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Did a good run yesterday (80 miles) just to charge the battery and bought a Ctek and gave it four hours on that. Reading 12.6v at that point (up from 11.7). Never been sure whether I was playing around with buttons which was causing previous battery warnings so I am avoiding that and checkeing daily now. In 24hrs dropped to 12.3v.
As you will have read I did a lot of testing a few months ago and found that the only way to get a reasonable idea of the daily voltage drop is to not use the car for a few days, open the bonnet, lock the car up and test the voltage at the battery with a meter and test at the same time if day.

Of course if you have a State of Charge meter all the better but not many of us have.

Any other way just adds a whole load of variables that make any readings meaningless.

I found that testing this way I had between 0.2 and 0.3v drop per day (possibly due to temp difference), this didn't seem high but it is higher than I would have expected which the dealer agreed with. Apparently they have a diagnostic tool that enables them to historically look at what has been using battery when the car is locked up & on mine they found that one of the CAN bus had been waking up too often so they reset it & put a new battery in. All good for now.
 

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Did a good run yesterday (80 miles) just to charge the battery and bought a Ctek and gave it four hours on that. Reading 12.6v at that point (up from 11.7). Never been sure whether I was playing around with buttons which was causing previous battery warnings so I am avoiding that and checkeing daily now. In 24hrs dropped to 12.3v.
Just a thought, and my 10cents worth of advice, consider dropping the car into the dealer and having the battery checked to see if it will hold a charge.

Not sure of your driving pattern but,

Short trips can drain the battery, but regular long trips to charge the battery can be inconvenient.

If the battery is a dud, best to get it replaced. From what you have mentioned you have received multiple battery critical messages and that is not good. It is possible that your battery will not hold a charge and thus have a bad battery.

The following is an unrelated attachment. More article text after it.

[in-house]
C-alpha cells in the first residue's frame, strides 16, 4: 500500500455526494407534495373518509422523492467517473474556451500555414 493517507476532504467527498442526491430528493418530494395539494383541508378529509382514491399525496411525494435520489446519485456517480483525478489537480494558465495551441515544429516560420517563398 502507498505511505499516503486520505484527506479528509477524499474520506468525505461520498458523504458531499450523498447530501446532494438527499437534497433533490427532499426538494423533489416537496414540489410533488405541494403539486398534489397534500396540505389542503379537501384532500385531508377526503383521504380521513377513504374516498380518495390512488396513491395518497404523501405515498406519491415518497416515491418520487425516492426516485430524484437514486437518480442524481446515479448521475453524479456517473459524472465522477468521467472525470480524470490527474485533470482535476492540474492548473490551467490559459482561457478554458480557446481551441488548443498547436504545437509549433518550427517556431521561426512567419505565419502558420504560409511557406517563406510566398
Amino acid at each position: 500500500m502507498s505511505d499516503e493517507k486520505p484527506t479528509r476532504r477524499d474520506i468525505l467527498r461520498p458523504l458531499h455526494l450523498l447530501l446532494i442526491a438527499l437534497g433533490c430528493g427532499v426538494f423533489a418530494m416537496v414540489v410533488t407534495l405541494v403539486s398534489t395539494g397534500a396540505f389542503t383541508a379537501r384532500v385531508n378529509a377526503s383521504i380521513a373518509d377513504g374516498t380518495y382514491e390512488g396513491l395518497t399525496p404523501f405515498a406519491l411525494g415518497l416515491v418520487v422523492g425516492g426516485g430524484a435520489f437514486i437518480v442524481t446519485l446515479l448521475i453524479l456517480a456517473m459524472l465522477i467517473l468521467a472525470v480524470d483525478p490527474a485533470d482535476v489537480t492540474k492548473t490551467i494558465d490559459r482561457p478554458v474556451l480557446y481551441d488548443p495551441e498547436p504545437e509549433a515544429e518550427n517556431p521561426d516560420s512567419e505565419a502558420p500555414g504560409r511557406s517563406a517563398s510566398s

A battery test by the dealer will require the car to be left overnight, so it is inconvenient but better in the long run and it can allow the dealer to consider if other tweaks may help.

I am getting the idea that the dealers may be getting more expertise in resolving these issues 😊
 

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Thank you for your helpful comments. I intend to book the car but wanted a clearer picture of whether the battery was dropping of it's own accord. I had used the in-car display, leaving it long enough to settle, but I take your point Mac and will open the bonnet and test at the battery.
 

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Wow, I thought the replacement battery had eased your discharging problems @First and last, clearly not.

I'm sorry I cant offer any words of wisdom on this except to say that my dealer has said that when they hook a car up to their diag machine they can see which module in the car is putting a load on the car when it's switched off and locked, in other words what is switching itself on and off and draining the battery. With this knowledge they 'should' be able to then do something about it.